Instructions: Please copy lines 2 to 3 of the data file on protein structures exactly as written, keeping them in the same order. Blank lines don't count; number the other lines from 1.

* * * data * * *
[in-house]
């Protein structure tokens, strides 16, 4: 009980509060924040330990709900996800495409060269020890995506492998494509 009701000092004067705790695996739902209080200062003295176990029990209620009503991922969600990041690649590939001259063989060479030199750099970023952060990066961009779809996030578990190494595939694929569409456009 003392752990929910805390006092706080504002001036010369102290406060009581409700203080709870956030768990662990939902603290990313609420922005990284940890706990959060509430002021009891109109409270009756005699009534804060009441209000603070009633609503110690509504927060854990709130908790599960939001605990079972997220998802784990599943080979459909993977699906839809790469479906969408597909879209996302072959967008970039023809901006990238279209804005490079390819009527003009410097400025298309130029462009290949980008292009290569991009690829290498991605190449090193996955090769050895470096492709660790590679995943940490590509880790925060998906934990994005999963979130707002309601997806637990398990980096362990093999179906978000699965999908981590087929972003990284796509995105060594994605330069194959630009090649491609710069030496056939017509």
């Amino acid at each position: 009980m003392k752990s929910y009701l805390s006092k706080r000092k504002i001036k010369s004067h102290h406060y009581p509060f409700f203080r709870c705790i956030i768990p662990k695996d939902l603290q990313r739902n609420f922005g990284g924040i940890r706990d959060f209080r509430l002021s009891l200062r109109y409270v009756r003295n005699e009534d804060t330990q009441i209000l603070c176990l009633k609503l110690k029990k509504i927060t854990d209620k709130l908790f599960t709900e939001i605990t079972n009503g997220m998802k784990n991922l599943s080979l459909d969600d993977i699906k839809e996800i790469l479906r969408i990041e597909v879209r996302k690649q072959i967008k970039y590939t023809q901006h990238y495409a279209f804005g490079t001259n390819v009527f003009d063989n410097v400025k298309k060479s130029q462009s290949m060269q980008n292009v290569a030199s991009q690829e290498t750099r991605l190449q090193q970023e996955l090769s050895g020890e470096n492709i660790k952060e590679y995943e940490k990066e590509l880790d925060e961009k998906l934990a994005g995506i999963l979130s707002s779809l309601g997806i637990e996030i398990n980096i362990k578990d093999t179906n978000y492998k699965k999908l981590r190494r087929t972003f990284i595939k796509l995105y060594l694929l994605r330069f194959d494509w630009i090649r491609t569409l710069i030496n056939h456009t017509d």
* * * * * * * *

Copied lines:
């Protein structure tokens, strides 16, 4: 009980509060924040330990709900996800495409060269020890995506492998494509 009701000092004067705790695996739902209080200062003295176990029990209620009503991922969600990041690649590939001259063989060479030199750099970023952060990066961009779809996030578990190494595939694929569409456009 003392752990929910805390006092706080504002001036010369102290406060009581409700203080709870956030768990662990939902603290990313609420922005990284940890706990959060509430002021009891109109409270009756005699009534804060009441209000603070009633609503110690509504927060854990709130908790599960939001605990079972997220998802784990599943080979459909993977699906839809790469479906969408597909879209996302072959967008970039023809901006990238279209804005490079390819009527003009410097400025298309130029462009290949980008292009290569991009690829290498991605190449090193996955090769050895470096492709660790590679995943940490590509880790925060998906934990994005999963979130707002309601997806637990398990980096362990093999179906978000699965999908981590087929972003990284796509995105060594994605330069194959630009090649491609710069030496056939017509």
């Amino acid at each position: 009980m003392k752990s929910y009701l805390s006092k706080r000092k504002i001036k010369s004067h102290h406060y009581p509060f409700f203080r709870c705790i956030i768990p662990k695996d939902l603290q990313r739902n609420f922005g990284g924040i940890r706990d959060f209080r509430l002021s009891l200062r109109y409270v009756r003295n005699e009534d804060t330990q009441i209000l603070c176990l009633k609503l110690k029990k509504i927060t854990d209620k709130l908790f599960t709900e939001i605990t079972n009503g997220m998802k784990n991922l599943s080979l459909d969600d993977i699906k839809e996800i790469l479906r969408i990041e597909v879209r996302k690649q072959i967008k970039y590939t023809q901006h990238y495409a279209f804005g490079t001259n390819v009527f003009d063989n410097v400025k298309k060479s130029q462009s290949m060269q980008n292009v290569a030199s991009q690829e290498t750099r991605l190449q090193q970023e996955l090769s050895g020890e470096n492709i660790k952060e590679y995943e940490k990066e590509l880790d925060e961009k998906l934990a994005g995506i999963l979130s707002s779809l309601g997806i637990e996030i398990n980096i362990k578990d093999t179906n978000y492998k699965k999908l981590r190494r087929t972003f990284i595939k796509l995105y060594l694929l994605r330069f194959d494509w630009i090649r491609t569409l710069i030496n056939h456009t017509d």